‘Makovnik’: A unique Russian Easter cake that brings prosperity and wealth

This Slavic treat made with poppy seeds is believed to line your pockets, so you better eat as much as possible.

Cakes, bagels, gingerbread, buns, rolls…pretty much any pastry tastes great stuffed with poppy seeds, right? Russians absolutely love adding the tiny black things to baked treats, they add crunch and a unique nutty flavor. For many, poppy seed pastry is a nostalgic symbol of Soviet cuisine but it actually dates back to Ancient Rus. People planted poppies in the 11th century and since then the plant’s seed has been an essential bakery ingredient. Poppy seeds were considered a symbol of welfare and wellness, so the more pastry with poppy, the better.

My favorite treat was always simple rolls generously stuffed with a sweet poppy filling, until I came across the makovnic recipe. Its name derives from the Russian word “mak” (“poppy”). Makovnik is a traditional sponge cake, which was popular on the Slavic Easter table. Even today makovnik is a show stopping pastry eaten during Russian Easter, along with kuliches and paskha. The thing that differentiates it from any other poppy seed pastry is that there is no stuffing in makovnik: Instead poppy seeds are incorporated into the dough.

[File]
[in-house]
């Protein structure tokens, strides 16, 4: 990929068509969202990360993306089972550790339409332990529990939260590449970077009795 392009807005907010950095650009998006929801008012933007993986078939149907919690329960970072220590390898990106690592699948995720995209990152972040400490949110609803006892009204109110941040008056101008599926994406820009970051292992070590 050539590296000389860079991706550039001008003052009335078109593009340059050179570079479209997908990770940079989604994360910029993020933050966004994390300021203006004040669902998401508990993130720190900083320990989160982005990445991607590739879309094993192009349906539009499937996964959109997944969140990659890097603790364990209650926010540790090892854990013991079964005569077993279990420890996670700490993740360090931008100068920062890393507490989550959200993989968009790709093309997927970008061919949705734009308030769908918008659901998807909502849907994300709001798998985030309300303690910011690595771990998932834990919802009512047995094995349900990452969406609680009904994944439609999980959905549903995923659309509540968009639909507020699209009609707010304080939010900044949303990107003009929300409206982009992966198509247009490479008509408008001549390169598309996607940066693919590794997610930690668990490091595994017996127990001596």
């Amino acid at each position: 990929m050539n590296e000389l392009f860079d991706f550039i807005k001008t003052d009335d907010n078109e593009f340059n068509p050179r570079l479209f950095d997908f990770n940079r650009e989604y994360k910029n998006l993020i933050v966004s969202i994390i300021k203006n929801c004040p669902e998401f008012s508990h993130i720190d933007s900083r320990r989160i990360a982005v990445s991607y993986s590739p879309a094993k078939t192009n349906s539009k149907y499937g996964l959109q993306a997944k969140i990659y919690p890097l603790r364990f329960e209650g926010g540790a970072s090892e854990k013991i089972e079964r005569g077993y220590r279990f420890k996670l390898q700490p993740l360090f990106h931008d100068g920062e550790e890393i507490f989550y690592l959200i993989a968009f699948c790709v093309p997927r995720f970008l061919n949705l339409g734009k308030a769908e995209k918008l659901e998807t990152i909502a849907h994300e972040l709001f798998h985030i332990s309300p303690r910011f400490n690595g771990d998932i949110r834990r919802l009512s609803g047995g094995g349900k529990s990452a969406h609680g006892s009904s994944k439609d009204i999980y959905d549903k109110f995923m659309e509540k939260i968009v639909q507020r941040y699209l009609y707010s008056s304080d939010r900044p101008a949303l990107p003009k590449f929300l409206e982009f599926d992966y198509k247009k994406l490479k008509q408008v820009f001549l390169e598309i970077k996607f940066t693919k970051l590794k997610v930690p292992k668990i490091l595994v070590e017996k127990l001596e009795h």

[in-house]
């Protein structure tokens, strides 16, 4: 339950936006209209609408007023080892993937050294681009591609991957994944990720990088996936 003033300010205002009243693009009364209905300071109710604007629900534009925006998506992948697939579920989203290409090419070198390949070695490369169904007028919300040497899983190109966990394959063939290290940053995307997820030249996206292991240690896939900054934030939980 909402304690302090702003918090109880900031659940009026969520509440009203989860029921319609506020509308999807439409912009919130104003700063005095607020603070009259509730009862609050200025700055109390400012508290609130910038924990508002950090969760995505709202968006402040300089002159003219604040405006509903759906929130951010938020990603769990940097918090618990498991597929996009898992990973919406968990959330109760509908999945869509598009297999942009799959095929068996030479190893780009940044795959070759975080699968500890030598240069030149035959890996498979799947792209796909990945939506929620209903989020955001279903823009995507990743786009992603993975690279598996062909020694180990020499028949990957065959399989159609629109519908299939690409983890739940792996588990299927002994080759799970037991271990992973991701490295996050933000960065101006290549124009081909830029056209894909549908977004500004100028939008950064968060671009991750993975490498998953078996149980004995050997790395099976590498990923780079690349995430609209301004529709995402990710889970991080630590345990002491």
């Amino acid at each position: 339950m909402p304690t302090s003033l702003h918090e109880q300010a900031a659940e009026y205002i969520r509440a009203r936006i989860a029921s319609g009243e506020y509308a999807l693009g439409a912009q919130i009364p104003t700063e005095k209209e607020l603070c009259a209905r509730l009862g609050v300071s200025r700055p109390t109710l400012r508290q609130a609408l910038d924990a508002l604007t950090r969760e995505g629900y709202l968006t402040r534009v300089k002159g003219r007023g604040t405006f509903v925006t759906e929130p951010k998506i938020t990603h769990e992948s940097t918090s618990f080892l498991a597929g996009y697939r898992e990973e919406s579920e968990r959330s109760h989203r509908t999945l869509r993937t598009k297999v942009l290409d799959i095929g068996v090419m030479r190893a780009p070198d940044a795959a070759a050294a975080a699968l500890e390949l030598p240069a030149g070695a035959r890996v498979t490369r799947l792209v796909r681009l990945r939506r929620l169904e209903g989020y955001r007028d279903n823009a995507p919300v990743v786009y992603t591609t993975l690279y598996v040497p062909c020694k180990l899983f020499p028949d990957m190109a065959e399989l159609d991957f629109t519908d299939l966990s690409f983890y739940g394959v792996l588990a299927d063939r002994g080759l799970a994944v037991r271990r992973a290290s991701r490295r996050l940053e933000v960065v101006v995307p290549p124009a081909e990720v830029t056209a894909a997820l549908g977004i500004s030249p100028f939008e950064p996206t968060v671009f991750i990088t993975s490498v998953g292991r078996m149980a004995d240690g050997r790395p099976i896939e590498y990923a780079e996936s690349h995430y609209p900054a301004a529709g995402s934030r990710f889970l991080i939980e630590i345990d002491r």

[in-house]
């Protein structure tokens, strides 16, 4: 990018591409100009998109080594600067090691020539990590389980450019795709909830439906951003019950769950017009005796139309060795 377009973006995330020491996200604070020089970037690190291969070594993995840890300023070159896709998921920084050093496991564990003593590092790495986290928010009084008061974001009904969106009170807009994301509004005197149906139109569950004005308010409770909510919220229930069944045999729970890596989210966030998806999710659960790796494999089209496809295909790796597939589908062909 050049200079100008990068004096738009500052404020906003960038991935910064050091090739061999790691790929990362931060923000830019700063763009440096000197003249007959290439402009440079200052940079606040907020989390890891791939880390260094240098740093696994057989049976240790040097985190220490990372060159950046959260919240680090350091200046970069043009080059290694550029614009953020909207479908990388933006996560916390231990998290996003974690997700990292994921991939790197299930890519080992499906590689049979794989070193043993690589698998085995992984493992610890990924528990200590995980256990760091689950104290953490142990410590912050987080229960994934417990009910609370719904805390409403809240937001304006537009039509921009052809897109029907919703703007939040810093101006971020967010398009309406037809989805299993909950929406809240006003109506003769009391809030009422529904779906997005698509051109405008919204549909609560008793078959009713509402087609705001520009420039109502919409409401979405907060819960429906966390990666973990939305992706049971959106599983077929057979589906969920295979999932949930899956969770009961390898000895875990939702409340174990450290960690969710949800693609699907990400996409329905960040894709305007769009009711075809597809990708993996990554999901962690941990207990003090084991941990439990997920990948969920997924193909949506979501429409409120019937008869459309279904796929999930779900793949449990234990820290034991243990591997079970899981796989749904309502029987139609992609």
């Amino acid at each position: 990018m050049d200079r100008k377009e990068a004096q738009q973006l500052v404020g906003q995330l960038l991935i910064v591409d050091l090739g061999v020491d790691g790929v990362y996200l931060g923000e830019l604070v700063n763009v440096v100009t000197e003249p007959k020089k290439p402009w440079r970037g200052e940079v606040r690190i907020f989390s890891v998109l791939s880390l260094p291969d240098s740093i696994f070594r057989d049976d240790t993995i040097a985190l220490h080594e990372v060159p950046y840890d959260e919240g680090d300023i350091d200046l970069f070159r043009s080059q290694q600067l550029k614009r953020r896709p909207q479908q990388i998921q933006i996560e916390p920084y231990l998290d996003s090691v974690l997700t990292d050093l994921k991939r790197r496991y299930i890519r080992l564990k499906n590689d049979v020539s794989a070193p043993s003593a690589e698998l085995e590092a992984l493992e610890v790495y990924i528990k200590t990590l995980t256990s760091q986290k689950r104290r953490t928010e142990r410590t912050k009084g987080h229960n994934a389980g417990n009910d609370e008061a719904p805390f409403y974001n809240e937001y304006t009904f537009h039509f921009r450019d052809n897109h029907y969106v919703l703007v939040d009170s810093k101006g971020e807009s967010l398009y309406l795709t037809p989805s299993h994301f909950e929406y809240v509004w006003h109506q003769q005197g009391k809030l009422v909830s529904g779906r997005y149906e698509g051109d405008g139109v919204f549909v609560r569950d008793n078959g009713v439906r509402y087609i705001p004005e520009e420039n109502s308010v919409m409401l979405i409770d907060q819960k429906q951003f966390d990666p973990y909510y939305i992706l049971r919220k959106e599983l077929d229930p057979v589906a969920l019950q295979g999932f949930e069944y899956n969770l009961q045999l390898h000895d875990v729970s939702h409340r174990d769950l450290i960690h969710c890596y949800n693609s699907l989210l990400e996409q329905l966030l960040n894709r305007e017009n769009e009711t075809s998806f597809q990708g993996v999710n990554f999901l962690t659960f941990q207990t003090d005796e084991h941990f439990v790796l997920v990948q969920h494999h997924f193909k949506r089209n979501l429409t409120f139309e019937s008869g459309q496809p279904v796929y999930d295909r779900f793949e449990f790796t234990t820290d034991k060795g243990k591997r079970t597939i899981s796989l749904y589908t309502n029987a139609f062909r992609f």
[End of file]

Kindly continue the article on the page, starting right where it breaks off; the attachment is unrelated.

There are tons of makovnik variations in Russian, Ukrainian, and Czech cooking, but I mostly prefer makovnik with an equal amount of flour and poppy seeds in the dough – this one has an amazing fluffy sponge and a smooth texture.


  • 120g all purpose flour
  • 4 eggs
  • 100g sugar
  • 110g poppy seeds
  • 1 teaspoon baking powder
  • 30ml vegetable oil
  • 40 ml milk
  • one vanilla pod
  • a pinch of salt


Firstly, ground the dry poppy seeds in coffee mill or food processor. The finer the seeds are, the better the cake will taste. In a large bowl sift the flour and baking powder with a pinch of salt. Add poppy seeds and set the dry mixture aside.

Crack the eggs into another bowl, add the vanilla seeds, and start whisk on a medium speed for a couple of minutes. Then increase the speed and add the sugar tablespoon by tablespoon. Continue whisking until you have a nice and silky texture. The process may take quite a while so be patient.

Next, gradually add the dry mixture into the beaten eggs and knead the dough thoroughly with a spatula. Here you may also add some nuts or raisins.

Lastly, pour in the vegetable oil and hot milk and blend everything together. Put the makovnik in the oven for about 30-35 minutes at 180 °C until golden-brown on top and thoroughly baked inside.

Let it cool down, powder with some icing sugar, and enjoy with tea. Happy Easter and priyatnogo appettita!

Try to cook poppy seed buns as well!

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